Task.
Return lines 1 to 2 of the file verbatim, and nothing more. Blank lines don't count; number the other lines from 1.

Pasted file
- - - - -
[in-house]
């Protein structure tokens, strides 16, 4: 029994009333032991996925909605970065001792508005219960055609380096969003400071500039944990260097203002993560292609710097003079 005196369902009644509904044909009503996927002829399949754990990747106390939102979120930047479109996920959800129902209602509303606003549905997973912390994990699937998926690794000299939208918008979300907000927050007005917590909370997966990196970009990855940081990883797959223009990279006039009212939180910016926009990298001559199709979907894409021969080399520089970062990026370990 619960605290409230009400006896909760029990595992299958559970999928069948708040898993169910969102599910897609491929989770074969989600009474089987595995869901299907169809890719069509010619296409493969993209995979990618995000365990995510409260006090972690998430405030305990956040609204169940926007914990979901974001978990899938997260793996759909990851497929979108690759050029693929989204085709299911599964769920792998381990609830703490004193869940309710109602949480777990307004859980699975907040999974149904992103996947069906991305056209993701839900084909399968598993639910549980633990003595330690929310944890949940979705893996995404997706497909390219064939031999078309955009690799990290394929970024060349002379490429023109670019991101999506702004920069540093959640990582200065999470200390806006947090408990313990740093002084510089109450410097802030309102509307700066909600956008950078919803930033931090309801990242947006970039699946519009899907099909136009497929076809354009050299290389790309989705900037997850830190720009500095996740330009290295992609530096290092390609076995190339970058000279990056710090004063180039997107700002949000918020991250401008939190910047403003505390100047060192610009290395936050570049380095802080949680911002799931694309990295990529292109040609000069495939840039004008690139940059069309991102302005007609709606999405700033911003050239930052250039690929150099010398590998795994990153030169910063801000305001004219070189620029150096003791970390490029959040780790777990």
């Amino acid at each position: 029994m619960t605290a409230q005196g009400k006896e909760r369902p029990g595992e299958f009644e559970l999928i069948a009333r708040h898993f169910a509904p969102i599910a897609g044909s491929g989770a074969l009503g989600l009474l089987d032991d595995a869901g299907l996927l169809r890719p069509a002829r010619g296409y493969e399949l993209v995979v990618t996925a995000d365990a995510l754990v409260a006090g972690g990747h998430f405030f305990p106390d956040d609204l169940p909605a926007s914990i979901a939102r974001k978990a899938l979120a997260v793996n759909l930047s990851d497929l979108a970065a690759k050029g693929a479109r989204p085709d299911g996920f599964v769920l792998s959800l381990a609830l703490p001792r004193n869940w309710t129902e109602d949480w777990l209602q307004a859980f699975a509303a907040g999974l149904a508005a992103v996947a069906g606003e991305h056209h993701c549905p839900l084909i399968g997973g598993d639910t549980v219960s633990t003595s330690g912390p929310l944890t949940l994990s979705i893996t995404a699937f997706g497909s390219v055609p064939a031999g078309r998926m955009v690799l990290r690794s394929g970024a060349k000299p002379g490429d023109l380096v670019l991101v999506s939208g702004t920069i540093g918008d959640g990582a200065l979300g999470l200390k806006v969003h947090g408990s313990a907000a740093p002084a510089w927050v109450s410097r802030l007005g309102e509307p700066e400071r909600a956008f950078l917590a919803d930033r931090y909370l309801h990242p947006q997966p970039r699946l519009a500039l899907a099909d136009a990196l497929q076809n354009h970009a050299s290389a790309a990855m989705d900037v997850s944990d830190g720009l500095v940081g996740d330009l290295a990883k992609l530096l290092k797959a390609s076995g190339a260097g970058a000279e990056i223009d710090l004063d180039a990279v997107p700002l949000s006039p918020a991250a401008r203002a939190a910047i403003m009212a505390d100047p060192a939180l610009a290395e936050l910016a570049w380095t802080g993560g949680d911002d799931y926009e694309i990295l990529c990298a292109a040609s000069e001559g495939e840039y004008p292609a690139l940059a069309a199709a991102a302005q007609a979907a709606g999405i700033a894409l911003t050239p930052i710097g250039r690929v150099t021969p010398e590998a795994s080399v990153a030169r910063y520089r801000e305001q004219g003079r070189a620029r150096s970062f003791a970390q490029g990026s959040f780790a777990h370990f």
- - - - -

[in-house]
């Protein structure tokens, strides 16, 4: 029994009333032991996925909605970065001792508005219960055609380096969003400071500039944990260097203002993560292609710097003079 005196369902009644509904044909009503996927002829399949754990990747106390939102979120930047479109996920959800129902209602509303606003549905997973912390994990699937998926690794000299939208918008979300907000927050007005917590909370997966990196970009990855940081990883797959223009990279006039009212939180910016926009990298001559199709979907894409021969080399520089970062990026370990 619960605290409230009400006896909760029990595992299958559970999928069948708040898993169910969102599910897609491929989770074969989600009474089987595995869901299907169809890719069509010619296409493969993209995979990618995000365990995510409260006090972690998430405030305990956040609204169940926007914990979901974001978990899938997260793996759909990851497929979108690759050029693929989204085709299911599964769920792998381990609830703490004193869940309710109602949480777990307004859980699975907040999974149904992103996947069906991305056209993701839900084909399968598993639910549980633990003595330690929310944890949940979705893996995404997706497909390219064939031999078309955009690799990290394929970024060349002379490429023109670019991101999506702004920069540093959640990582200065999470200390806006947090408990313990740093002084510089109450410097802030309102509307700066909600956008950078919803930033931090309801990242947006970039699946519009899907099909136009497929076809354009050299290389790309989705900037997850830190720009500095996740330009290295992609530096290092390609076995190339970058000279990056710090004063180039997107700002949000918020991250401008939190910047403003505390100047060192610009290395936050570049380095802080949680911002799931694309990295990529292109040609000069495939840039004008690139940059069309991102302005007609709606999405700033911003050239930052250039690929150099010398590998795994990153030169910063801000305001004219070189620029150096003791970390490029959040780790777990």